AnandTech Storage Bench - The Destroyer

The Destroyer is an extremely long test replicating the access patterns of very IO-intensive desktop usage. A detailed breakdown can be found in this article. Like real-world usage and unlike our Iometer tests, the drives do get the occasional break that allows for some background garbage collection and flushing caches, but those idle times are limited to 25ms so that it doesn't take all week to run the test.

We quantify performance on this test by reporting the drive's average data throughput, a few data points about its latency, and the total energy used by the drive over the course of the test.

AnandTech Storage Bench - The Destroyer (Data Rate)

The WD Black's average data rate on The Destroyer is a little bit slower than the fastest SATA SSD of comparable capacity, and much faster than the Intel 600p. The Samsung 960 EVO is the only TLC-based SSD we've tested that outperforms the WD Black.

AnandTech Storage Bench - The Destroyer (Latency)

While the WD Black's average data rate didn't quite beat the best SATA SSDs, its average service time is substantially better than the Samsung 850 PRO, though nowhere close to most MLC PCIe SSDs.

AnandTech Storage Bench - The Destroyer (Latency)AnandTech Storage Bench - The Destroyer (Latency)

The WD Black is no better than the Samsung 850 PRO at avoiding high-latency outliers above 100ms, but the WD Black has a significant advantage over all SATA SSDs at the 10ms threshold.

AnandTech Storage Bench - The Destroyer (Power)

The WD Black's power efficiency during The Destroyer is poor, with total energy usage that is higher than almost all of its competitors.

Performance Consistency AnandTech Storage Bench - Heavy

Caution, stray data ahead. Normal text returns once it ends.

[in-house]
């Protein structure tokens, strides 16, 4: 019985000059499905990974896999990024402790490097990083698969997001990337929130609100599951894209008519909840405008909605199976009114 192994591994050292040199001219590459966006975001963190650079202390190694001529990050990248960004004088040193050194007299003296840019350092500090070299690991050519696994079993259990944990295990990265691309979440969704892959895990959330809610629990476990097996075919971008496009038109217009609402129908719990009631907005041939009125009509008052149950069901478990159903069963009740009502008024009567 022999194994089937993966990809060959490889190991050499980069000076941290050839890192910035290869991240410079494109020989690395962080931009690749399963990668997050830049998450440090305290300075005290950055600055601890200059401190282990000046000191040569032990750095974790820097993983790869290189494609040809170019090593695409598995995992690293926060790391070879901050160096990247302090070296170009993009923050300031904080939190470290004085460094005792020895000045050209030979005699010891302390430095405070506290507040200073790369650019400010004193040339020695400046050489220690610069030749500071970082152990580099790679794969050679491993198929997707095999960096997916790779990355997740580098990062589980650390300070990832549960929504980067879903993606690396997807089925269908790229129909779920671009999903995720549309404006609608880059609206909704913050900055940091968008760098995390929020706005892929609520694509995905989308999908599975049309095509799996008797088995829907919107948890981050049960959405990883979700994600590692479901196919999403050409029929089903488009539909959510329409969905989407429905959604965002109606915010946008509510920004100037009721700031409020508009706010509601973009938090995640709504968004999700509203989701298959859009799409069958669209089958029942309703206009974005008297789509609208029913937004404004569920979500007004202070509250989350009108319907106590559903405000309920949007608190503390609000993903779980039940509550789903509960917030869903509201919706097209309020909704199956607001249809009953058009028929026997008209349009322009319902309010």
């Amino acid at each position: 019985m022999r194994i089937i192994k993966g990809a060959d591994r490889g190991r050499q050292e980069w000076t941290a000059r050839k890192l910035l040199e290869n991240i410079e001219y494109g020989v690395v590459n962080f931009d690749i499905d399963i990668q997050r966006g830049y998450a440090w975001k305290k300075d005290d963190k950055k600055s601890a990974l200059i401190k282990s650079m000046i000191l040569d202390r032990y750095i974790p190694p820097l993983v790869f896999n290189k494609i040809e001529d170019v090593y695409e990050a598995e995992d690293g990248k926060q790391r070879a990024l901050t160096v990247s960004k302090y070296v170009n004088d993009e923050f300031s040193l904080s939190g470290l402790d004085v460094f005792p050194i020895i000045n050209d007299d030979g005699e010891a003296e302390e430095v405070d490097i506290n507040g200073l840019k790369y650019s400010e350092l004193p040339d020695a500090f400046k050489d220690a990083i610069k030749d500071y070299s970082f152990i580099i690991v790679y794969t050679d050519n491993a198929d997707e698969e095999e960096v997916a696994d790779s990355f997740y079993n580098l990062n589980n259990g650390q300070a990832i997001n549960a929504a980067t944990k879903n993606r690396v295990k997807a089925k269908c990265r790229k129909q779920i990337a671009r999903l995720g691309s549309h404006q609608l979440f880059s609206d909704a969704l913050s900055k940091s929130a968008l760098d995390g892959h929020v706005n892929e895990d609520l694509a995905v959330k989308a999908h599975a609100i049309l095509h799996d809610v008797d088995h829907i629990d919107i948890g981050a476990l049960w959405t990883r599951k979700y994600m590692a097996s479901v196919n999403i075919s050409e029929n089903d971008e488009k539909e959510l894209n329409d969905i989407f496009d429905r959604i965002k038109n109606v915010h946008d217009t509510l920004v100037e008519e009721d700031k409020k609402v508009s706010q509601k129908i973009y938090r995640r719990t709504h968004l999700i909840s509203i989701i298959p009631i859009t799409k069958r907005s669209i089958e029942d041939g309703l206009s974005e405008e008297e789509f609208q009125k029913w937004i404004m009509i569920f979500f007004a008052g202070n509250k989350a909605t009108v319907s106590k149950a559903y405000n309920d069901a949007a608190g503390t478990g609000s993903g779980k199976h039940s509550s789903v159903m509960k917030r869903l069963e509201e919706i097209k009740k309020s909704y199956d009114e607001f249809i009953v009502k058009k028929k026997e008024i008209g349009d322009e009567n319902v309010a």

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  • BrokenCrayons - Thursday, March 9, 2017 - link

    I hope they're not foolish enough to think that producing bottom feeder SSDs will slow the decline of their hard drive business. They're certainly aware of the fact that there are other companies that will land sales that shrink their hard drive business even if they never produce their own solid state storage solutions. It's genuinely perplexing why WD isn't pushing SanDisk to develop a more competitive product line. Maybe they are and this is just a stopgap measure, but I do wonder what's happening. Reply
  • timbotim - Thursday, March 9, 2017 - link

    I simply don't get this SSD for desktops. If you're going to be in the slow SSD market don't you just need to be the cheapest? If you're not, what's the point? Do you hope there's sufficient clueless/confused users out there who will buy on availability?

    I'm pretty sure real user-facing usability is all about QD1 sequential R & W performance (and I'd guess R >> W), and then it's about price. So that's the 960 Pro on performance and the MX300 on price. Everything in between is the best QD1 sequential for the buck (probably why the best sellers are the 850EVOs and SSD PLUSs).

    For laptops, replace MX300 with 600p I guess.
    Reply
  • Jedi2155 - Thursday, March 9, 2017 - link

    It would be nice if you could delineate the NVMe interfaced SSDs versus the SATA models. That way its easier to tell the performance between the two. Reply
  • Qostaarg - Saturday, March 11, 2017 - link

    No samsung no party. performance like a potato. Reply
  • Gonemad - Tuesday, March 14, 2017 - link

    For me it looks like a great alternative to my ageing rusty spinners for a boot drive on my 8 year old clunker.

    I won't even have to provision SATA or power cables for it, improving a little bit the cable clutter on my planned upgrade. Faster drives are on the too expensive side, cheaper drives are on the too slow side of the scale, so it becomes a good budget compromise by accident.

    This guy has a weird place on the market, and I have a weird upgrade case to do from mechanical clatters, er, platters, so it fits.

    Of course I will keep researching into options until the last minute.
    Reply
  • jonathan1683 - Wednesday, March 15, 2017 - link

    I feel bad when companies make bad decisions like this. I often wonder who made these decisions or if they tried as hard as they could and just fell short. I really like WD as a company, but I see their future may be grim. Hopefully they get it together. Reply

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